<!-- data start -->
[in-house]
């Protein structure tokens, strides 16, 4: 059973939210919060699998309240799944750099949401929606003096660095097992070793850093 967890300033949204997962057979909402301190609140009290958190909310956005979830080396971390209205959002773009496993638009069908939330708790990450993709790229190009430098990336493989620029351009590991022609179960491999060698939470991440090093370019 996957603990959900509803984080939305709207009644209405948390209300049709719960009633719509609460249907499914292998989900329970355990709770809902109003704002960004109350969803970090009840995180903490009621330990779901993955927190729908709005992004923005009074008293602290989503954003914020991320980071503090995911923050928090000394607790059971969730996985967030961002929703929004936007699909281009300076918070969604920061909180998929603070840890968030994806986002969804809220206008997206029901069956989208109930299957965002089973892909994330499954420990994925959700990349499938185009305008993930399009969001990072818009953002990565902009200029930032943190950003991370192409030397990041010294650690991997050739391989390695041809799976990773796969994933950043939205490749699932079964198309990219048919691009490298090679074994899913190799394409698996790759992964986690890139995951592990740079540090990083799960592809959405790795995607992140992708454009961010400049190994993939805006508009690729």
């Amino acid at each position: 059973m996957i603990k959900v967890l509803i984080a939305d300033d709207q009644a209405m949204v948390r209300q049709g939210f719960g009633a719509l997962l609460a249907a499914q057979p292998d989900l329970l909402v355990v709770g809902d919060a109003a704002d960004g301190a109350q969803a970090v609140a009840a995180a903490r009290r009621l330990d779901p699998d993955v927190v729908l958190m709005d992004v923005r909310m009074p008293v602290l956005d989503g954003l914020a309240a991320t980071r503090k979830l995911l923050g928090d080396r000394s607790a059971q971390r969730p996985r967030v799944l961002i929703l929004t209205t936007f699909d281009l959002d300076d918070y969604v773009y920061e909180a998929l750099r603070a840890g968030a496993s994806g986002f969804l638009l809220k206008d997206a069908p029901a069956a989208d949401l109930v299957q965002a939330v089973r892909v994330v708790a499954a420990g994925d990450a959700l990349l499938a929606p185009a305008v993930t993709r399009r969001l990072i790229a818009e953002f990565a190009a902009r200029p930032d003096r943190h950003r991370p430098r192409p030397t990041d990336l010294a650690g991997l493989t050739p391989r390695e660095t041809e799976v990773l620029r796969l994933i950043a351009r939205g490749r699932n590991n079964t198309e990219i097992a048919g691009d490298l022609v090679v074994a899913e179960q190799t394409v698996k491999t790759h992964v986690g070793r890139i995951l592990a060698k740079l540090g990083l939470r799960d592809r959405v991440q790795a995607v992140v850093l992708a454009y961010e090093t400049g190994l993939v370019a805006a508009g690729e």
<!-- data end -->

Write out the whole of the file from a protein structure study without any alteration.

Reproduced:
[in-house]
């Protein structure tokens, strides 16, 4: 059973939210919060699998309240799944750099949401929606003096660095097992070793850093 967890300033949204997962057979909402301190609140009290958190909310956005979830080396971390209205959002773009496993638009069908939330708790990450993709790229190009430098990336493989620029351009590991022609179960491999060698939470991440090093370019 996957603990959900509803984080939305709207009644209405948390209300049709719960009633719509609460249907499914292998989900329970355990709770809902109003704002960004109350969803970090009840995180903490009621330990779901993955927190729908709005992004923005009074008293602290989503954003914020991320980071503090995911923050928090000394607790059971969730996985967030961002929703929004936007699909281009300076918070969604920061909180998929603070840890968030994806986002969804809220206008997206029901069956989208109930299957965002089973892909994330499954420990994925959700990349499938185009305008993930399009969001990072818009953002990565902009200029930032943190950003991370192409030397990041010294650690991997050739391989390695041809799976990773796969994933950043939205490749699932079964198309990219048919691009490298090679074994899913190799394409698996790759992964986690890139995951592990740079540090990083799960592809959405790795995607992140992708454009961010400049190994993939805006508009690729």
């Amino acid at each position: 059973m996957i603990k959900v967890l509803i984080a939305d300033d709207q009644a209405m949204v948390r209300q049709g939210f719960g009633a719509l997962l609460a249907a499914q057979p292998d989900l329970l909402v355990v709770g809902d919060a109003a704002d960004g301190a109350q969803a970090v609140a009840a995180a903490r009290r009621l330990d779901p699998d993955v927190v729908l958190m709005d992004v923005r909310m009074p008293v602290l956005d989503g954003l914020a309240a991320t980071r503090k979830l995911l923050g928090d080396r000394s607790a059971q971390r969730p996985r967030v799944l961002i929703l929004t209205t936007f699909d281009l959002d300076d918070y969604v773009y920061e909180a998929l750099r603070a840890g968030a496993s994806g986002f969804l638009l809220k206008d997206a069908p029901a069956a989208d949401l109930v299957q965002a939330v089973r892909v994330v708790a499954a420990g994925d990450a959700l990349l499938a929606p185009a305008v993930t993709r399009r969001l990072i790229a818009e953002f990565a190009a902009r200029p930032d003096r943190h950003r991370p430098r192409p030397t990041d990336l010294a650690g991997l493989t050739p391989r390695e660095t041809e799976v990773l620029r796969l994933i950043a351009r939205g490749r699932n590991n079964t198309e990219i097992a048919g691009d490298l022609v090679v074994a899913e179960q190799t394409v698996k491999t790759h992964v986690g070793r890139i995951l592990a060698k740079l540090g990083l939470r799960d592809r959405v991440q790795a995607v992140v850093l992708a454009y961010e090093t400049g190994l993939v370019a805006a508009g690729e």